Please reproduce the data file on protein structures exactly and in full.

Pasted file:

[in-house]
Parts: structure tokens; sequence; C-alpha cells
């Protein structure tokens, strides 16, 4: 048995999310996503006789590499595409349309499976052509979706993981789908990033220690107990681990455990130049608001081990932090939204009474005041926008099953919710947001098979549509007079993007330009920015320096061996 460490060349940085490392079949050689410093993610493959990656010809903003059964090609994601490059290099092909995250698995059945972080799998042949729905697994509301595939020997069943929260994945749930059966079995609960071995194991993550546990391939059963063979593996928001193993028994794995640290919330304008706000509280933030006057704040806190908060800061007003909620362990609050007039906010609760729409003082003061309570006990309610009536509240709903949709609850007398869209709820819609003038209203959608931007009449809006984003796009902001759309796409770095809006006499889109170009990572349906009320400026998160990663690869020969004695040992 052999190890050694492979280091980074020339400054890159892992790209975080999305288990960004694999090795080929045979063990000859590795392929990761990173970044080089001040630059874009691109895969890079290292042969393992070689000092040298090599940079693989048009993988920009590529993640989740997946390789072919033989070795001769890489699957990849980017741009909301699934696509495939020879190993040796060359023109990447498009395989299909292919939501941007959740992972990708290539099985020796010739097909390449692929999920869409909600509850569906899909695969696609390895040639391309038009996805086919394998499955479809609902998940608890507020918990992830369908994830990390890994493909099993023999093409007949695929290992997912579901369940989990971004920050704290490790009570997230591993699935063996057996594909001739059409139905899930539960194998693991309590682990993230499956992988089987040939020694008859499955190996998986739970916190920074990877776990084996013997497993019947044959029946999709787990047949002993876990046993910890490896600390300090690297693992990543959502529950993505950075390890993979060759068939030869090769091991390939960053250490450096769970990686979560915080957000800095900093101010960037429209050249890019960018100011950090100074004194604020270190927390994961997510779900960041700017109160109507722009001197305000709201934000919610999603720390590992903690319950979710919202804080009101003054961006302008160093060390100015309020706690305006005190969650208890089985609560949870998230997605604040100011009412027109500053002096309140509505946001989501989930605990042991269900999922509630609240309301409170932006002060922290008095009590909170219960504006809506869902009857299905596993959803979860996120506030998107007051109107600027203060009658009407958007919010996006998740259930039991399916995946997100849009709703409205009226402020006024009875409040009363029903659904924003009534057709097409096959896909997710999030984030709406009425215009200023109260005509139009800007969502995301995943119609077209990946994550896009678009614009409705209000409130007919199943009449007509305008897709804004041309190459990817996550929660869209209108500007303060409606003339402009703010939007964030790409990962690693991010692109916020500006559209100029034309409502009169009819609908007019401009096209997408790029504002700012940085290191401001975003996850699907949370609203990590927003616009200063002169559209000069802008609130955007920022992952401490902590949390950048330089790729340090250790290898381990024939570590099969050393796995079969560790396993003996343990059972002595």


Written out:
[in-house]
Parts: structure tokens; sequence; C-alpha cells
């Protein structure tokens, strides 16, 4: 048995999310996503006789590499595409349309499976052509979706993981789908990033220690107990681990455990130049608001081990932090939204009474005041926008099953919710947001098979549509007079993007330009920015320096061996 460490060349940085490392079949050689410093993610493959990656010809903003059964090609994601490059290099092909995250698995059945972080799998042949729905697994509301595939020997069943929260994945749930059966079995609960071995194991993550546990391939059963063979593996928001193993028994794995640290919330304008706000509280933030006057704040806190908060800061007003909620362990609050007039906010609760729409003082003061309570006990309610009536509240709903949709609850007398869209709820819609003038209203959608931007009449809006984003796009902001759309796409770095809006006499889109170009990572349906009320400026998160990663690869020969004695040992 052999190890050694492979280091980074020339400054890159892992790209975080999305288990960004694999090795080929045979063990000859590795392929990761990173970044080089001040630059874009691109895969890079290292042969393992070689000092040298090599940079693989048009993988920009590529993640989740997946390789072919033989070795001769890489699957990849980017741009909301699934696509495939020879190993040796060359023109990447498009395989299909292919939501941007959740992972990708290539099985020796010739097909390449692929999920869409909600509850569906899909695969696609390895040639391309038009996805086919394998499955479809609902998940608890507020918990992830369908994830990390890994493909099993023999093409007949695929290992997912579901369940989990971004920050704290490790009570997230591993699935063996057996594909001739059409139905899930539960194998693991309590682990993230499956992988089987040939020694008859499955190996998986739970916190920074990877776990084996013997497993019947044959029946999709787990047949002993876990046993910890490896600390300090690297693992990543959502529950993505950075390890993979060759068939030869090769091991390939960053250490450096769970990686979560915080957000800095900093101010960037429209050249890019960018100011950090100074004194604020270190927390994961997510779900960041700017109160109507722009001197305000709201934000919610999603720390590992903690319950979710919202804080009101003054961006302008160093060390100015309020706690305006005190969650208890089985609560949870998230997605604040100011009412027109500053002096309140509505946001989501989930605990042991269900999922509630609240309301409170932006002060922290008095009590909170219960504006809506869902009857299905596993959803979860996120506030998107007051109107600027203060009658009407958007919010996006998740259930039991399916995946997100849009709703409205009226402020006024009875409040009363029903659904924003009534057709097409096959896909997710999030984030709406009425215009200023109260005509139009800007969502995301995943119609077209990946994550896009678009614009409705209000409130007919199943009449007509305008897709804004041309190459990817996550929660869209209108500007303060409606003339402009703010939007964030790409990962690693991010692109916020500006559209100029034309409502009169009819609908007019401009096209997408790029504002700012940085290191401001975003996850699907949370609203990590927003616009200063002169559209000069802008609130955007920022992952401490902590949390950048330089790729340090250790290898381990024939570590099969050393796995079969560790396993003996343990059972002595």